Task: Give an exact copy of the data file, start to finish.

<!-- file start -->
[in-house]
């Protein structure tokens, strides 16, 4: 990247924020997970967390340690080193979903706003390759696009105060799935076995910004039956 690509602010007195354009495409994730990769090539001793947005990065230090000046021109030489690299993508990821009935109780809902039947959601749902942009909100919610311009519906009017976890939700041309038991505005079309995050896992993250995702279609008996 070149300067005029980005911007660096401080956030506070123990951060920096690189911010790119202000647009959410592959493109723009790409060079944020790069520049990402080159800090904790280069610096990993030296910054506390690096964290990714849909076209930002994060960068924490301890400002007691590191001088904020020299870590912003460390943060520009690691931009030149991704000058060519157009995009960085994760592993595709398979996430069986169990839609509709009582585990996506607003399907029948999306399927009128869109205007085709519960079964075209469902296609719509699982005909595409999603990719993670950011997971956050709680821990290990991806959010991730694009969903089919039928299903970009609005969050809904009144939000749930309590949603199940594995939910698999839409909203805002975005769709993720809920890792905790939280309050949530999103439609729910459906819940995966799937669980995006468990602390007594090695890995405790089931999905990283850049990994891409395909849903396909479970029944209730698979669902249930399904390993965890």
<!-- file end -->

[in-house]
């Protein structure tokens, strides 16, 4: 990247924020997970967390340690080193979903706003390759696009105060799935076995910004039956 690509602010007195354009495409994730990769090539001793947005990065230090000046021109030489690299993508990821009935109780809902039947959601749902942009909100919610311009519906009017976890939700041309038991505005079309995050896992993250995702279609008996 070149300067005029980005911007660096401080956030506070123990951060920096690189911010790119202000647009959410592959493109723009790409060079944020790069520049990402080159800090904790280069610096990993030296910054506390690096964290990714849909076209930002994060960068924490301890400002007691590191001088904020020299870590912003460390943060520009690691931009030149991704000058060519157009995009960085994760592993595709398979996430069986169990839609509709009582585990996506607003399907029948999306399927009128869109205007085709519960079964075209469902296609719509699982005909595409999603990719993670950011997971956050709680821990290990991806959010991730694009969903089919039928299903970009609005969050809904009144939000749930309590949603199940594995939910698999839409909203805002975005769709993720809920890792905790939280309050949530999103439609729910459906819940995966799937669980995006468990602390007594090695890995405790089931999905990283850049990994891409395909849903396909479970029944209730698979669902249930399904390993965890």